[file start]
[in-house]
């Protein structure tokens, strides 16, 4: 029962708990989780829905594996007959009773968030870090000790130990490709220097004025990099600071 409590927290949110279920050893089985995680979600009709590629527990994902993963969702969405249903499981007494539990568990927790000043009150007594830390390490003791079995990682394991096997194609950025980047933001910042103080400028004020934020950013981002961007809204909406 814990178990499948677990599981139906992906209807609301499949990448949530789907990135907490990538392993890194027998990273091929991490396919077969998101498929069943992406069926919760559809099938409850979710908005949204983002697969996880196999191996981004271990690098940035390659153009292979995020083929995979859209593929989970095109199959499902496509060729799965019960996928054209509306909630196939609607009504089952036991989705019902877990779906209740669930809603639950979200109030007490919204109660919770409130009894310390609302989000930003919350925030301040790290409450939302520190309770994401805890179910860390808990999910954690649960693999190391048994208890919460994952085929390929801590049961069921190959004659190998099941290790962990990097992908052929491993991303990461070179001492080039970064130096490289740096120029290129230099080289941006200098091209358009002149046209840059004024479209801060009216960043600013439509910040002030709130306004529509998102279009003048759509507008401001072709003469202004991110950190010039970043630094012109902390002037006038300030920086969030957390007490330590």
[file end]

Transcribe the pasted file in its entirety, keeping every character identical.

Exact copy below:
[in-house]
């Protein structure tokens, strides 16, 4: 029962708990989780829905594996007959009773968030870090000790130990490709220097004025990099600071 409590927290949110279920050893089985995680979600009709590629527990994902993963969702969405249903499981007494539990568990927790000043009150007594830390390490003791079995990682394991096997194609950025980047933001910042103080400028004020934020950013981002961007809204909406 814990178990499948677990599981139906992906209807609301499949990448949530789907990135907490990538392993890194027998990273091929991490396919077969998101498929069943992406069926919760559809099938409850979710908005949204983002697969996880196999191996981004271990690098940035390659153009292979995020083929995979859209593929989970095109199959499902496509060729799965019960996928054209509306909630196939609607009504089952036991989705019902877990779906209740669930809603639950979200109030007490919204109660919770409130009894310390609302989000930003919350925030301040790290409450939302520190309770994401805890179910860390808990999910954690649960693999190391048994208890919460994952085929390929801590049961069921190959004659190998099941290790962990990097992908052929491993991303990461070179001492080039970064130096490289740096120029290129230099080289941006200098091209358009002149046209840059004024479209801060009216960043600013439509910040002030709130306004529509998102279009003048759509507008401001072709003469202004991110950190010039970043630094012109902390002037006038300030920086969030957390007490330590």